Friday, September 30, 2011

Colin Powell's Big Mouth and the Israel-Palestine Situation

The speech lie at the UN about aluminum tubes that sealed Iraq's fate was not his only big blunder on the world stage that brought death and destruction to many innocents.

In his fiery speech before the United Nations General Assembly last week, Israeli Prime Minister Benjamin Netanhayu made the following ultimatum to the Palestinian leadership:
We ask the Palestinians to finally do what they have refused to do for 62 years: Say yes to a Jewish state. Just as we are asked to recognize a nation-state for the Palestinian people, the Palestinians must be asked to recognize the nation state of the Jewish people.


Where did the demand for recognition of a "Jewish state" originate?

Colin Powell, then-Secretary of State, made the first mention of it in 2001. In a speech, he briefly called on Palestinians to recognize Israel as a "Jewish state." When asked how this wording ended up in his talk, Powell claims he doesn't know, but David Ivry, then the Israeli ambassador to the United States, says he persuaded an aide to Powell to write it in.

From that point onward, Israel and the United States have insisted on the recognition of a Jewish state in Israel. However, the Palestinian resistance to this demand is not just a technical snafu, as Prime Minister Fayyad suggested. The resistance to this declaration is substantive and carries great political significance to Palestinians.


The crux of the Palestinian issue is the fate of the millions of refugees who were exiled from their homes during the creation of Israel. The right of return for these refugees is a major pillar of Palestinian aspirations for a just resolution to the conflict with Israel. Recognizing Israel as Jewish state would mean renouncing the internationally recognized right of Palestinian refugees to return.


The second source of contention for the Palestinians is the situation of Palestinian citizens of Israel who make up 20% of Israel's population.

Under the banner of protecting the Jewish nature of the state, Israel has enacted no fewer than 30 discriminatory laws that harm its Palestinian citizens.


Palestinians fear that recognizing the Jewish nature of Israel means endorsing and making permanent the state's discrimination against its Palestinian citizens.

  Daily Kos

[R]ecognition of Israel as a "Jewish state" implies that Israel is, or should be, either a theocracy (if we take the word "Jewish" to apply to the religion of Judaism) or an apartheid state (if we take the word "Jewish" to apply to the ethnicity of Jews), or both, and in all of these cases, Israel is then no longer a democracy - something which has rightly been the pride of most Israelis since the country's founding in 1948.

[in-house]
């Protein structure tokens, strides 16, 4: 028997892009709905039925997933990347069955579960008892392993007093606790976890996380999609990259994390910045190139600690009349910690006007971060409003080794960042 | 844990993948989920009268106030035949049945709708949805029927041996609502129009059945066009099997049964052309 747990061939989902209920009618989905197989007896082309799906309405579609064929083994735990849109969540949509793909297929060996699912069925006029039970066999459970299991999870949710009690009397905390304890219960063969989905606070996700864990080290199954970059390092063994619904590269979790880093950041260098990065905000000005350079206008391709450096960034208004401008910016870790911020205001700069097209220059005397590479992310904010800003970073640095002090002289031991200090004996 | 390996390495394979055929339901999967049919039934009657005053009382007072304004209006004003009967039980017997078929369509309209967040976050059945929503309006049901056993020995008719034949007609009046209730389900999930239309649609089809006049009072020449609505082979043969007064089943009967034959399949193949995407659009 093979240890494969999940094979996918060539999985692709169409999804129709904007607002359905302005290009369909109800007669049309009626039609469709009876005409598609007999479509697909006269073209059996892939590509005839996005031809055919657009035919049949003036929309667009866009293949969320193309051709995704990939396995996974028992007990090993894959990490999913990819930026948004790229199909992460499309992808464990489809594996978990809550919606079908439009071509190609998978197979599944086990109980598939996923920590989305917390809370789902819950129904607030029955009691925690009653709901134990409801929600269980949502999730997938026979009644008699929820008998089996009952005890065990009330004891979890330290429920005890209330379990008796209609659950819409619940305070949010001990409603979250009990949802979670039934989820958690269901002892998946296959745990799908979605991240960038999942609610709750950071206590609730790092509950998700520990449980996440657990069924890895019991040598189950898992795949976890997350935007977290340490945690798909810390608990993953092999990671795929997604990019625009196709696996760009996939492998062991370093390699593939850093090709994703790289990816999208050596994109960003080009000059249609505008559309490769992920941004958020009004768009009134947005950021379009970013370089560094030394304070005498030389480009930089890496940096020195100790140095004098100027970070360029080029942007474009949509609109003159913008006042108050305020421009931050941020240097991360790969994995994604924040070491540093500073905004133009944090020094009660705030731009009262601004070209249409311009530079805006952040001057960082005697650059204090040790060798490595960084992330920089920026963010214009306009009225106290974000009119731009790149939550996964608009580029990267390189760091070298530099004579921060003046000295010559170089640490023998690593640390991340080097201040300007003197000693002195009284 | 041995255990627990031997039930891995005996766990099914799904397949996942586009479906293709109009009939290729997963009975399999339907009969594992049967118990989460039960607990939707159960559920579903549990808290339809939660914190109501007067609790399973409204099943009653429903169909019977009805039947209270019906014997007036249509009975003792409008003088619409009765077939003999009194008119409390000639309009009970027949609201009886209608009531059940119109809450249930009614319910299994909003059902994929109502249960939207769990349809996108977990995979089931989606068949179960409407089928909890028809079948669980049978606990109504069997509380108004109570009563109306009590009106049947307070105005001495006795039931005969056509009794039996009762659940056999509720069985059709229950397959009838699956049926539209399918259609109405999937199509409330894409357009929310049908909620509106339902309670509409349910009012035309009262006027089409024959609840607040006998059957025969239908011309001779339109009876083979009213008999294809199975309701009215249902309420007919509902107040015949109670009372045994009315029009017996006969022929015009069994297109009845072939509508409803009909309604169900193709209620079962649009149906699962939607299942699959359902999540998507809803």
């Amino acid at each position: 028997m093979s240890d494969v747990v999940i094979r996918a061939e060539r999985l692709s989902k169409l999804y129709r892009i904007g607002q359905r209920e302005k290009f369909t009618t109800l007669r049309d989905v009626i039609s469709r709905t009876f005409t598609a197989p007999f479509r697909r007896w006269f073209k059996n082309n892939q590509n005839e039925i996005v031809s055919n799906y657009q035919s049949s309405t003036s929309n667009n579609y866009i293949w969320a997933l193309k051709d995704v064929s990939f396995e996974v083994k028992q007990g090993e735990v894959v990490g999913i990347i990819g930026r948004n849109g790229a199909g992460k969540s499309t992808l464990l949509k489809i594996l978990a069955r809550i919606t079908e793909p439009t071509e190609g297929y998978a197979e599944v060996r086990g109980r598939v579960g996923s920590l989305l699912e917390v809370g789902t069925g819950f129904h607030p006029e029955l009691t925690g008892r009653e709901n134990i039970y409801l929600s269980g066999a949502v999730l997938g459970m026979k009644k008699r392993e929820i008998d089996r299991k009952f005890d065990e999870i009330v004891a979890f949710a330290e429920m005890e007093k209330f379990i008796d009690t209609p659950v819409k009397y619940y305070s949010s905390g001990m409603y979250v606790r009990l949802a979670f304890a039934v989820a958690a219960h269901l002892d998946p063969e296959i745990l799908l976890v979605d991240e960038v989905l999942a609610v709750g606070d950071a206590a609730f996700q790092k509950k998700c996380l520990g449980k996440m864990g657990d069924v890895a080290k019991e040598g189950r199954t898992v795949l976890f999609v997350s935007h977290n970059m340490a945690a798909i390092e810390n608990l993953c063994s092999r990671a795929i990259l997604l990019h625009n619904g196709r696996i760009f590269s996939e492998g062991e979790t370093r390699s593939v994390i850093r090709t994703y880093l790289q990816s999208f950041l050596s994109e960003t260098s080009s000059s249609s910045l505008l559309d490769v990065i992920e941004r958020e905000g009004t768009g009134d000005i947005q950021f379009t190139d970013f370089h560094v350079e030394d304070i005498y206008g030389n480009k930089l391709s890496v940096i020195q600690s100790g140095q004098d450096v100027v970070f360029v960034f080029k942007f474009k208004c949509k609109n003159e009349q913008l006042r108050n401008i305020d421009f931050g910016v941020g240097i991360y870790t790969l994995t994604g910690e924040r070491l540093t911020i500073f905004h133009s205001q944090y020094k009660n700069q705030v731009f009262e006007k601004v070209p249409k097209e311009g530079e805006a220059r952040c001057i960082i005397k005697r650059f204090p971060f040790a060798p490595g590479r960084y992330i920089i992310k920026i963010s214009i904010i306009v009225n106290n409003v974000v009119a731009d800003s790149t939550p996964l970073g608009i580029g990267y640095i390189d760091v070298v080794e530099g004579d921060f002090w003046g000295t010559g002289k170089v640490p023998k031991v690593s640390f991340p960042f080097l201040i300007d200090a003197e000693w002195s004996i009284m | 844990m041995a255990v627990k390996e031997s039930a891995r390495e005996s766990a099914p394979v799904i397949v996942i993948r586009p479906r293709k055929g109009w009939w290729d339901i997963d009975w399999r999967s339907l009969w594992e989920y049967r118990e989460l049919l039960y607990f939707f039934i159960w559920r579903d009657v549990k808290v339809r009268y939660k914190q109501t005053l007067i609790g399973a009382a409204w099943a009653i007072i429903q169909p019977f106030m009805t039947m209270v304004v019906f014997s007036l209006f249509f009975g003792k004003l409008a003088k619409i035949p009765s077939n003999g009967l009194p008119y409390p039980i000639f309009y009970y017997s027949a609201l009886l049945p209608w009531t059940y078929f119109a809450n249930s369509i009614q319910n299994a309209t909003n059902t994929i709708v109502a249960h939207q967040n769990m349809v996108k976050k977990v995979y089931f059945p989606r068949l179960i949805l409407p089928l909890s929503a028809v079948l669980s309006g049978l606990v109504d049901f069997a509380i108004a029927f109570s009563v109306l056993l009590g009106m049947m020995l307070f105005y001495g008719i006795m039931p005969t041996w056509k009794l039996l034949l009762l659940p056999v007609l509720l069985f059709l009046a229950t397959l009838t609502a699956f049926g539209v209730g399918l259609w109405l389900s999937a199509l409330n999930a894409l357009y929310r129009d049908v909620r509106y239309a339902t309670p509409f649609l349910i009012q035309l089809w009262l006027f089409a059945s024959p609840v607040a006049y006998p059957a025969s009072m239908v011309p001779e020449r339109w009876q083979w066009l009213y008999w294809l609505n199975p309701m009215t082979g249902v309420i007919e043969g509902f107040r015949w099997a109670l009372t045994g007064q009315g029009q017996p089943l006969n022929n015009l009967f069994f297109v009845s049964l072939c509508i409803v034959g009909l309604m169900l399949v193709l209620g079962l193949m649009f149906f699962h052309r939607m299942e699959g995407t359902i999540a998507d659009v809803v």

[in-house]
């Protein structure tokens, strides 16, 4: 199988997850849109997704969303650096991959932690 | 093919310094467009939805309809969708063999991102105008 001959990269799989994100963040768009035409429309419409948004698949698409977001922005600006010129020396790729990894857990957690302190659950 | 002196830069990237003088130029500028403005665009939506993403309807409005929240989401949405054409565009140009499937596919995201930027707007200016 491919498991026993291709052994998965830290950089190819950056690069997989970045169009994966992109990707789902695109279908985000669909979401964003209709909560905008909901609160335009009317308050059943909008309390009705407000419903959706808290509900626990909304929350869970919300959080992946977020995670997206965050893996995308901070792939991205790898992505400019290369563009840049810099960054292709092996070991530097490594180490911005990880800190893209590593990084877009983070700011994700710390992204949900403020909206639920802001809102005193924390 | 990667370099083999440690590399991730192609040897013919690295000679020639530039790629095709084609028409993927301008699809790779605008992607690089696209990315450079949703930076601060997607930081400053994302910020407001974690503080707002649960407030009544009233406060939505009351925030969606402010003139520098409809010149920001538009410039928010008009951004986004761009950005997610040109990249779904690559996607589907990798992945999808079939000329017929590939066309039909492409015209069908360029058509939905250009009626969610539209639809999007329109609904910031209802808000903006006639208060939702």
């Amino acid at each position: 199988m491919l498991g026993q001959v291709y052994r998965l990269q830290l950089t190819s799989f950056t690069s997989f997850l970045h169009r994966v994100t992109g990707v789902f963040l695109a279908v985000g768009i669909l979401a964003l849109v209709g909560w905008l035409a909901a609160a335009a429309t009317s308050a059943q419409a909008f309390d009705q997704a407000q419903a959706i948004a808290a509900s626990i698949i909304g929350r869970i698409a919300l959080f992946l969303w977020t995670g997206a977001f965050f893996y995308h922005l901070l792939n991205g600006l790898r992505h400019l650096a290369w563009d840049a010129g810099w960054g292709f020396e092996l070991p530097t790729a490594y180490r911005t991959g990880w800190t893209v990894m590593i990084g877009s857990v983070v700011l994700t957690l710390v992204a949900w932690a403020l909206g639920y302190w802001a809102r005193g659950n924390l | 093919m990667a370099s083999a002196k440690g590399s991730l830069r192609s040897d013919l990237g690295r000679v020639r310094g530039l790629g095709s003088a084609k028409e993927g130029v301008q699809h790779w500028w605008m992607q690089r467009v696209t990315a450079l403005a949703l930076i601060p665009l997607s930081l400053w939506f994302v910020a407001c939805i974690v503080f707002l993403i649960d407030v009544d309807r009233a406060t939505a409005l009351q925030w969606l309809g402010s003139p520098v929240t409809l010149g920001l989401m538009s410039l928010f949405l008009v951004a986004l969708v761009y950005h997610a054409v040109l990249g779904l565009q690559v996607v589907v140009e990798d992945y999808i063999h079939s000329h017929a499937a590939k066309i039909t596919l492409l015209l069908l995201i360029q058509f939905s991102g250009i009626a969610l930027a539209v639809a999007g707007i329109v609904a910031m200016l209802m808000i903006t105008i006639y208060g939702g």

[R]ather than demand that Palestinians recognise Israel as a "Jewish State" as such - adding "beyond chutzpah" to insult and injury - we offer the suggestion that Israeli leaders ask instead that Palestinians recognise Israel (proper) as a civil, democratic, and pluralistic state whose official religion is Judaism, and whose majority is Jewish.


[Seven] million Palestinians descended from the Palestinians who in 1900 lived in historical Palestine (ie what is now Israel, the West Bank including Jerusalem, and Gaza) and at that time made up 800,000 of its 840,000 inhabitants; and who were driven off their land through war, violent eviction or fear.

  Sari Nusseibeh - alJazeera

Palestinian citizens of Israel are those Palestinians who remained behind in what became the state of Israel following the Nakba (1947-9), or "catastrophe," when approximately 725,000 Palestinians were expelled from their homes and land by Zionist forces in order to make way for a Jewish-majority state.

Between 1948 (when Israel declared independence) and 1966, Palestinians living in Israel were granted no political rights and were subject to Israeli military rule. After 1966, they were granted the right to vote and other civil rights, but to this day they continue to suffer from widespread, systematic and institutionalized discrimination affecting everything from land ownership and employment opportunities to family reunification rights. Today, there are approximately 1.2 million Palestinian citizens of Israel, about 20% of the population.


Since Israel's founding in 1948, more than 600 Jewish municipalities have been established, while not a single new Arab town or community has been recognized by the state.

More than seventy Palestinian villages and communities in Israel, some of which pre-date the establishment of the state, are unrecognized by the government, receive no services, and are not even listed on official maps. Many other towns with a majority Palestinian population lack basic services and receive significantly less government funding than do majority-Jewish towns.


The Nationality and Entry into Israel Law prevents Palestinians from the occupied territories who are married to Palestinian citizens of Israel from gaining residency or citizenship status. The law forces thousands of Palestinian citizens of Israel to either leave Israel or live apart from their families.


....but hey, do what you will anyway.

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